Name: Joe Cole
Date of Birth: 08/11/1981
Height: 5′ 9″ (176cm)
Weight: 11st 7lbs (73.0kg)
Clubs: West Ham Utd
A ruptured cruciate ligament brought Joe’s 2008/09 campaign to a premature end in mid-January, in an innocuous-looking challenge at Southend.
That this FA Cup third round replay was even being played was a source of major disappointment, and the events perhaps summed up Joe’s season, which never quite got going.
It had taken just 12 minutes for Cole to make his mark on the first day of the season as he opened the scoring against Portsmouth, following it up with strikes against Bordeaux and Aston Villa as Luiz Felipe Scolari’s side looked like sweeping all before them.
However a series of niggling injuries took their toll on the wide man, while results on the field also dipped, meaning he was hurried back into action when perhaps he wasn’t ready and he could not influence games in the way he knew he was able.
Cole was absent for three weeks in October and another fortnight at the end of November before the big blow struck at the start of the new year.
The campaign had been in sharp contrast to the one before, when supporters voted Joe Player of the Year, a mark of affection and appreciation for one of their own, for the top appearance maker of the campaign and for a mature player who had not lost his creative and entertaining edge.
It was a pleasing bounce-back following another frustrating year when two spells of lengthy injury ate away the months during the 2006/07 season.
He returned for the final two months and played the first-half of the Wembley 2007 FA Cup win over Man United.
The next season he began on the bench but returned as a key man as the Mourinho era ended and the Grant one began. Up against it, he scored in Valencia and played arguably the pass of the season for Didier Drogba’s strike in the same match. It kicked off a 16-game unbeaten run that lasted through to December and Joe didn’t look back.
Influencing games like two seasons earlier, Joe scored important winners against West Ham and Blackburn, as well as a goal of stunning technique in the Carling Cup at Everton to guarantee another Wembley appearance.
In total he scored 10 in 45+10 appearances, passing 200 games for the club as he played more than anyone.
The injury problems of 2006/07 had begun in pre-season, just weeks after Joe had been one of Chelsea’s four players in England’s 2006 World Cup squad, scoring the side’s best goal of the tournament in an otherwise lacklustre team display.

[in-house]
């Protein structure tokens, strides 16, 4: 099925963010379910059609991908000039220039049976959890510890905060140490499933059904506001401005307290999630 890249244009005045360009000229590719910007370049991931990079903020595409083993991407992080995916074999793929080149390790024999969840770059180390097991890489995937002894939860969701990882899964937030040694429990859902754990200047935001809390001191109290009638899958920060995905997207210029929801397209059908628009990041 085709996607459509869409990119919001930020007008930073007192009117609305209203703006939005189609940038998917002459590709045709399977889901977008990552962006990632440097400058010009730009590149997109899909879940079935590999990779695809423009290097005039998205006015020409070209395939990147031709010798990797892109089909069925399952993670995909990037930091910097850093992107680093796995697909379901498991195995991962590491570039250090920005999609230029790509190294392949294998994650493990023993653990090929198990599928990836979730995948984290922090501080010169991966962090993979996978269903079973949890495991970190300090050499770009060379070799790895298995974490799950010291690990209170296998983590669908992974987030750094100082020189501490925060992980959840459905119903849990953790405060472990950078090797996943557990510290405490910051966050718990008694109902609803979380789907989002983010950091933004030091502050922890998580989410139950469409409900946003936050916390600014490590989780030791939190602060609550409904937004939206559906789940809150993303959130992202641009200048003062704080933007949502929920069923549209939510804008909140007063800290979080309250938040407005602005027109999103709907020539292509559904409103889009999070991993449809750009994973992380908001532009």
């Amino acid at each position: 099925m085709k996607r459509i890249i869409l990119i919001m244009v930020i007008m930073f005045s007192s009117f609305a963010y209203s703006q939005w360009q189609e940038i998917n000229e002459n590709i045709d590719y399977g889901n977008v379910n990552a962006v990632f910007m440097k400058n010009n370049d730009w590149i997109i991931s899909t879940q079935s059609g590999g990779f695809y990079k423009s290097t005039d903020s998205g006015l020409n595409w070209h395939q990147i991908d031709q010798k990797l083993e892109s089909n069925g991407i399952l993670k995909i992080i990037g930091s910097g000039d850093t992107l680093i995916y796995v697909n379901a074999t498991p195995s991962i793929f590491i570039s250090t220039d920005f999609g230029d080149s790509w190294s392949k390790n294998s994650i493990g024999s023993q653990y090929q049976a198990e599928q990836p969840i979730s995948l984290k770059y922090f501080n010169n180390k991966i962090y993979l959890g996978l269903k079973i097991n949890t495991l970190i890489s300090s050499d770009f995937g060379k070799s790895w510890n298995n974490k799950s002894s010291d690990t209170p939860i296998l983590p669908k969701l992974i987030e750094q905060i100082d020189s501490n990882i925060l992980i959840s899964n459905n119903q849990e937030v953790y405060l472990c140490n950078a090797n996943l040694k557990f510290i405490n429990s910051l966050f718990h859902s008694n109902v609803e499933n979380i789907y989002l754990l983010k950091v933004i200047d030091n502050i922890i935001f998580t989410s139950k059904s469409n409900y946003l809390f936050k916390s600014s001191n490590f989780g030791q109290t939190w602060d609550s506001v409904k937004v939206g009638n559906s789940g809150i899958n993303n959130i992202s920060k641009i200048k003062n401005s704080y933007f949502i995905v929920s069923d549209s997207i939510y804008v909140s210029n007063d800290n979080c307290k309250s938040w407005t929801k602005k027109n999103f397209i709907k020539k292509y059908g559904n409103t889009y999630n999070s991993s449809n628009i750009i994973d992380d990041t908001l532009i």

Joe had turned his long-admired potential into genuine achievement during the previous two seasons at Chelsea. Regularly played on the left or right of an attacking three, he weighed in with crucial goals and assists.
A born Londoner, Joe watched Chelsea from the stands as a boy but it was to West Ham he went as a junior where the spotlight found him at a ridiculously early age.
This was due in part to his showings for England Youth but also had much to do with a reported interest from Alex Ferguson.
However Joe remained at Upton Park where his much awaited first team career began gently before it was halted altogether by a broken leg.
On his return he progressed steadily to become a club regular and an occasional face for England.
A determined attitude won him the West Ham captaincy in the 2002/03 season but his spirit was not enough to prevent relegation – making a transfer away inevitable for the good of his career and for the Hammers’ finances. Chelsea paid £6.6 million.
His first season here, under the management of Claudio Ranieri, included a run of games out wide – but it remained unclear where Joe’s best position was or how his ball skills could be used to dangerous effect within the team’s overall shape.
After a year playing for José Mourinho, the answers became a lot more clear.
Joe was part of the England squad for both the 2002 World Cup and Euro 2004 and on his return from the latter he was given a run of games by Mourinho as part of an attacking three.
With a return to fitness of Damien Duff and Arjen Robben, his chances became more limited and mostly from the bench, but he contributed crucial, match-winning goals as Chelsea’s 2004/05 championship season grew in momentum.
A fresh opportunity presented itself when Robben was further injured and Joe grabbed it with the best form of his career.
The 2005 Carling Cup Final brought his first winners’ medal with the Premiership title then added. Mourinho had instructed and Joe had listened well.
The 2005/06 season continued with goals and more managerial praise, Joe developing into one of Chelsea’s very top performers, whether it be on the left or right-hand side.
His dazzling goal on back-to-back championship-winning day versus Man United was his favourite for the club and signed off an excellent season in the perfect way. He had played 26+8 of the 38 Premiership games, scoring eight times.
A return to pre-season training as Carlo Ancelotti arrived suggested he could be fit for the new campaign, but a setback arrived in the form of a meniscus tear just before the summer tour of America.
Having now returned to full training, it is only a matter of time before Joe is back in action. It will be a relief for a player who feels no more at home than when he has a ball at his feet.